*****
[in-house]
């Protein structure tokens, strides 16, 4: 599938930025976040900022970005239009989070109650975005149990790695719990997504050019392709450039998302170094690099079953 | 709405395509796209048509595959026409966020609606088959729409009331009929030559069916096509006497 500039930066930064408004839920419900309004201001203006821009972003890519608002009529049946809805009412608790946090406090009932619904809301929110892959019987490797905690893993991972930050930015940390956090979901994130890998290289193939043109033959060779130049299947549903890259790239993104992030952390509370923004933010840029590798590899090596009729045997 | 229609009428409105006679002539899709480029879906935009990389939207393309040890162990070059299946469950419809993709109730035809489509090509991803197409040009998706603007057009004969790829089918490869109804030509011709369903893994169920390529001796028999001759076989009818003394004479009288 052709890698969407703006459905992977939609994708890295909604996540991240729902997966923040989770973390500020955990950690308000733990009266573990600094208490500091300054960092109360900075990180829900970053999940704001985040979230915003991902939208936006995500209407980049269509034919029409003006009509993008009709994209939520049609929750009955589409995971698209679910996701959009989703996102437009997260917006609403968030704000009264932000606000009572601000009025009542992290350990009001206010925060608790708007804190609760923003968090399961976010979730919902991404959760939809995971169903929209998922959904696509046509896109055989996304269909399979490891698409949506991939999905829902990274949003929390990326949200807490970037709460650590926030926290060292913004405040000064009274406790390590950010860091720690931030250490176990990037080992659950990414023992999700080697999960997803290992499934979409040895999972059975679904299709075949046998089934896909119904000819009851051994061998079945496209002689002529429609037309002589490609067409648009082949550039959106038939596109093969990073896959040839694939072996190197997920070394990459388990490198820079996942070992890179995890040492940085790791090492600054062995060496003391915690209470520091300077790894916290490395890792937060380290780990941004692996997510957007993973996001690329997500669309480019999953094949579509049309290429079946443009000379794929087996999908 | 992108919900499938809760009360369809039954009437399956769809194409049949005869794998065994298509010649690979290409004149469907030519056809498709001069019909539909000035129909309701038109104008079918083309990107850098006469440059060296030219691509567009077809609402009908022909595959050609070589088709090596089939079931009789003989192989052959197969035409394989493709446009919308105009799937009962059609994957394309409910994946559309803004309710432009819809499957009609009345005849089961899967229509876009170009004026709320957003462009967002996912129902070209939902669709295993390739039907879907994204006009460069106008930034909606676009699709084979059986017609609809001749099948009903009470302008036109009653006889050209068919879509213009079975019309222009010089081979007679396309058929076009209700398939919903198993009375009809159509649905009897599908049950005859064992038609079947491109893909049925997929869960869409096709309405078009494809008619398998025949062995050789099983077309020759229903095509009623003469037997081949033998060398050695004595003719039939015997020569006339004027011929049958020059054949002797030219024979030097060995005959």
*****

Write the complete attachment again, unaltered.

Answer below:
[in-house]
């Protein structure tokens, strides 16, 4: 599938930025976040900022970005239009989070109650975005149990790695719990997504050019392709450039998302170094690099079953 | 709405395509796209048509595959026409966020609606088959729409009331009929030559069916096509006497 500039930066930064408004839920419900309004201001203006821009972003890519608002009529049946809805009412608790946090406090009932619904809301929110892959019987490797905690893993991972930050930015940390956090979901994130890998290289193939043109033959060779130049299947549903890259790239993104992030952390509370923004933010840029590798590899090596009729045997 | 229609009428409105006679002539899709480029879906935009990389939207393309040890162990070059299946469950419809993709109730035809489509090509991803197409040009998706603007057009004969790829089918490869109804030509011709369903893994169920390529001796028999001759076989009818003394004479009288 052709890698969407703006459905992977939609994708890295909604996540991240729902997966923040989770973390500020955990950690308000733990009266573990600094208490500091300054960092109360900075990180829900970053999940704001985040979230915003991902939208936006995500209407980049269509034919029409003006009509993008009709994209939520049609929750009955589409995971698209679910996701959009989703996102437009997260917006609403968030704000009264932000606000009572601000009025009542992290350990009001206010925060608790708007804190609760923003968090399961976010979730919902991404959760939809995971169903929209998922959904696509046509896109055989996304269909399979490891698409949506991939999905829902990274949003929390990326949200807490970037709460650590926030926290060292913004405040000064009274406790390590950010860091720690931030250490176990990037080992659950990414023992999700080697999960997803290992499934979409040895999972059975679904299709075949046998089934896909119904000819009851051994061998079945496209002689002529429609037309002589490609067409648009082949550039959106038939596109093969990073896959040839694939072996190197997920070394990459388990490198820079996942070992890179995890040492940085790791090492600054062995060496003391915690209470520091300077790894916290490395890792937060380290780990941004692996997510957007993973996001690329997500669309480019999953094949579509049309290429079946443009000379794929087996999908 | 992108919900499938809760009360369809039954009437399956769809194409049949005869794998065994298509010649690979290409004149469907030519056809498709001069019909539909000035129909309701038109104008079918083309990107850098006469440059060296030219691509567009077809609402009908022909595959050609070589088709090596089939079931009789003989192989052959197969035409394989493709446009919308105009799937009962059609994957394309409910994946559309803004309710432009819809499957009609009345005849089961899967229509876009170009004026709320957003462009967002996912129902070209939902669709295993390739039907879907994204006009460069106008930034909606676009699709084979059986017609609809001749099948009903009470302008036109009653006889050209068919879509213009079975019309222009010089081979007679396309058929076009209700398939919903198993009375009809159509649905009897599908049950005859064992038609079947491109893909049925997929869960869409096709309405078009494809008619398998025949062995050789099983077309020759229903095509009623003469037997081949033998060398050695004595003719039939015997020569006339004027011929049958020059054949002797030219024979030097060995005959």